When the business started an enterprise danger administration section, its very first leader had been head of mounted earnings in the financial commitment region. He introduced Raszeja together with him, once more in a quantitative assessment part.
“It was the very first time I seemed throughout the complete business, as very well as the broker-seller affiliates, seeking to broadly fully grasp not just finance but also individuals and system and how all of those things worked jointly,” he states. “I was about 8 many years into my profession, and I really don’t consider numerous individuals get that check out of a business the size of Penn Mutual that early.”
His future end was as leader of mortality administration. It was a bit “wonky,” he states, but he spent ample time with the company’s direct underwriter, from whom he acquired a whole lot about sales.
There were being also some granular but fascinating issues to handle. At the time the business Raszeja was debating no matter if to let lifestyle coverage customers to smoke “celebratory cigars” — as one particular could do, say, when playing golf at the time a month — with out becoming charged smokers’ fees. “It was an fascinating occupation on the realistic facet,” he states.
After a few many years, he uncovered himself again in an actuarial part, but he resolved he favored the wide check out of enterprise danger administration. But the business had recently decentralized ERM, and Raszeja left the business to consider a danger administration situation in Cigna’s global team. The occupation gave him worldwide practical experience, like recurrent outings to Asia, and the possibility to see how a much more substantial business differed from an operational standpoint.
Ethics and Possibility
After he’d spent 13 months at Cigna, Penn Mutual, which was preparing to reverse class and go again to centralized danger administration, introduced him again as main danger officer. In 2014, he was asked to consider on the more part of main ethics officer. “I’m the only individual I have at any time listened to of who had both of those roles at the identical time,” he states.
The ethics situation was vital for his profession. Although the careers he’d had before were being analytical in nature, this was mostly a individuals-targeted write-up. “It really established me up to hone my leadership abilities for the long term,” he states.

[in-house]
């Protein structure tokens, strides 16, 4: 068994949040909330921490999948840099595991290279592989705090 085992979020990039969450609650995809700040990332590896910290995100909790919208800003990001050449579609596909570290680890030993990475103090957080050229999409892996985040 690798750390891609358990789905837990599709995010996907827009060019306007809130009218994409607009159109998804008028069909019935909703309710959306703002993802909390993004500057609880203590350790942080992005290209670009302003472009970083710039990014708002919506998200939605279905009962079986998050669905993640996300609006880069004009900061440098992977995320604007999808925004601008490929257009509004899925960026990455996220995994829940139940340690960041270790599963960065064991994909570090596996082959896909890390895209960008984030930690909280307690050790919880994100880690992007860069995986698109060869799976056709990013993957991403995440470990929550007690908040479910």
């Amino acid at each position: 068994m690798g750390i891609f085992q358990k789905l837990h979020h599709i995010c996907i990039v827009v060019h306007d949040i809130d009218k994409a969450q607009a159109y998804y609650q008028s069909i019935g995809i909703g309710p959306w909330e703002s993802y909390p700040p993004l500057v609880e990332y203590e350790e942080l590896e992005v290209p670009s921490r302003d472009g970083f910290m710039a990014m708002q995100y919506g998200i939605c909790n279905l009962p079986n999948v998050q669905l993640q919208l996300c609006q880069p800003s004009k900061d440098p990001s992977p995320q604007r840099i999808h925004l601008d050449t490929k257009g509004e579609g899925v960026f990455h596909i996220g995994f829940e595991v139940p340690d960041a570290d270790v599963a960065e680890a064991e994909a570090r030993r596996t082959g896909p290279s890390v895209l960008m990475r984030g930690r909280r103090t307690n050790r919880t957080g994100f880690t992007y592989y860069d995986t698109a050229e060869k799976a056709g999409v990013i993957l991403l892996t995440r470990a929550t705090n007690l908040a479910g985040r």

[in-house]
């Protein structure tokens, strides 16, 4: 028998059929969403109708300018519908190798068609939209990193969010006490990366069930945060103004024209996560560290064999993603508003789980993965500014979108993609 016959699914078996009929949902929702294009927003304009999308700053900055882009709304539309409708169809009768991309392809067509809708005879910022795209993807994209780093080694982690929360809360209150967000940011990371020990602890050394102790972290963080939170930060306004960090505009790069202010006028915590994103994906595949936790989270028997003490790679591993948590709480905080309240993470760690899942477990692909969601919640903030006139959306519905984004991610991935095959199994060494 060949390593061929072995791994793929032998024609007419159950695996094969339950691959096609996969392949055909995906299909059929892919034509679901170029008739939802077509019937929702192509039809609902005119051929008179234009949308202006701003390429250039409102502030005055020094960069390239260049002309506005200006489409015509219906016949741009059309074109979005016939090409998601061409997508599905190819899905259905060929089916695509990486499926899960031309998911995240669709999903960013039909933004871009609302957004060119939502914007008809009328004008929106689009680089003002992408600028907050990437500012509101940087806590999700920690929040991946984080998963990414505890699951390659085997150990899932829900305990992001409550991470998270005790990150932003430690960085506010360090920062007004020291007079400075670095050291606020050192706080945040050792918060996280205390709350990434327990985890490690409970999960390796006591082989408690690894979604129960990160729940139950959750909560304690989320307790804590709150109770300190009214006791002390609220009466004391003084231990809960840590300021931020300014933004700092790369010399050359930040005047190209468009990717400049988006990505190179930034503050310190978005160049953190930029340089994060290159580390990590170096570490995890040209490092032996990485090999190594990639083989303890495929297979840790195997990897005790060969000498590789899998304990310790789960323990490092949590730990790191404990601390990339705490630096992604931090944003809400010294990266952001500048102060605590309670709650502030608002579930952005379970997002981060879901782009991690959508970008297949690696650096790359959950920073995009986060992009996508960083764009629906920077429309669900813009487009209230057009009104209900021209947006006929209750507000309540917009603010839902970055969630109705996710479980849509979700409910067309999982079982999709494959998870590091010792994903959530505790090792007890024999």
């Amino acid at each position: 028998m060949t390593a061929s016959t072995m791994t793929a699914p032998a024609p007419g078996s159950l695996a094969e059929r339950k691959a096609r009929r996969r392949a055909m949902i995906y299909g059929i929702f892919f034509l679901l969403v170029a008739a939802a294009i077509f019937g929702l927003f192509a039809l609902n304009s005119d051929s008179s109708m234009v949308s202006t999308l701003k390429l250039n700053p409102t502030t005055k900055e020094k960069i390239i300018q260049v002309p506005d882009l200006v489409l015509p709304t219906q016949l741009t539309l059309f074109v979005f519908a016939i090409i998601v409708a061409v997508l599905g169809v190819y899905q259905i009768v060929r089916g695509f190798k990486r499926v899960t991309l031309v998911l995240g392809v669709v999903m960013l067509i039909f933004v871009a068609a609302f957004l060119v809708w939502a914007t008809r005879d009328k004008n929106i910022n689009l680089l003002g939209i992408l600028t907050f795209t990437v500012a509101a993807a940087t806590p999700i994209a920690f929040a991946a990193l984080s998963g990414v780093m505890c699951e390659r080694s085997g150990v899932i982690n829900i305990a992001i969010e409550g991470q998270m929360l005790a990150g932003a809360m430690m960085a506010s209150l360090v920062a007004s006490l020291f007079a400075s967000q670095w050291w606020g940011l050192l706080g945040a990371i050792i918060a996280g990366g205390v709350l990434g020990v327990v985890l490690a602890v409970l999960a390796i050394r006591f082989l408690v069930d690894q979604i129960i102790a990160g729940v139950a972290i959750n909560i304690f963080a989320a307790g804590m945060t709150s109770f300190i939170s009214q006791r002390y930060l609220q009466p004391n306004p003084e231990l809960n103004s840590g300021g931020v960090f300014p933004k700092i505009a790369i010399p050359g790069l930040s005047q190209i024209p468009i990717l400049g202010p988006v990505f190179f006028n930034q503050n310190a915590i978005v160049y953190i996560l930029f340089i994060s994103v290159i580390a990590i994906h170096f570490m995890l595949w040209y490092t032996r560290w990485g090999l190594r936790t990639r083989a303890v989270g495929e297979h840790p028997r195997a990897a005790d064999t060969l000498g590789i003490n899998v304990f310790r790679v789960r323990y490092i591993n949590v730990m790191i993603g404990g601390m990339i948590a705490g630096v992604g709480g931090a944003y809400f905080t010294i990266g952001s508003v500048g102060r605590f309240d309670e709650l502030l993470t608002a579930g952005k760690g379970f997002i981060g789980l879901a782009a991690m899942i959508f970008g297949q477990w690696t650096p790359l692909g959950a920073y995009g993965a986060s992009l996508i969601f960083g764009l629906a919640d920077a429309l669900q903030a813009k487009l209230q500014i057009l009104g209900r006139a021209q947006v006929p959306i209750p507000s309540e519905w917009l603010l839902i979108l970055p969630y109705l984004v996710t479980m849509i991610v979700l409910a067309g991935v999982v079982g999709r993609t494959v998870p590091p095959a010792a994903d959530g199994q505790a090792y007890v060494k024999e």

In 2019, although still main danger officer, Raszeja was named senior vice president of financial management and selected as the successor to CFO Susan Deakins, who was preparing to retire in early 2020. “She’s a mentor and I have been on the lookout about her shoulder,” he states. “She’s been extremely generous with her time and has established me up for good results, so it should really be a clean transition.”
The very first priority in his new write-up will be to continue relocating ahead with knowledge architecture updates. The financial operations ramifications of owning legacy techniques is an concern for most of the coverage business nowadays.
Raszeja states he’s been fortunate to expend his profession with Penn Mutual, due to the fact relocating all-around the business is extremely encouraged. “It’s a great match for me,” he states. “You hear a whole lot that you just can’t get forward unless you alter careers, and I agree, but that doesn’t suggest you have to go away the business — if you are in the ideal business.”
He notes that an fascinating aspect of his profession has been that in every single occupation he’s had to use “different parts” of himself.
“I’m listening to a lot more these days about individuals bringing their complete selves to operate, and I’m satisfied that you can do that below,” he states. “And if a tattoo can give you some upward mobility, I consider that is a pretty progressive and inclusive place of work.”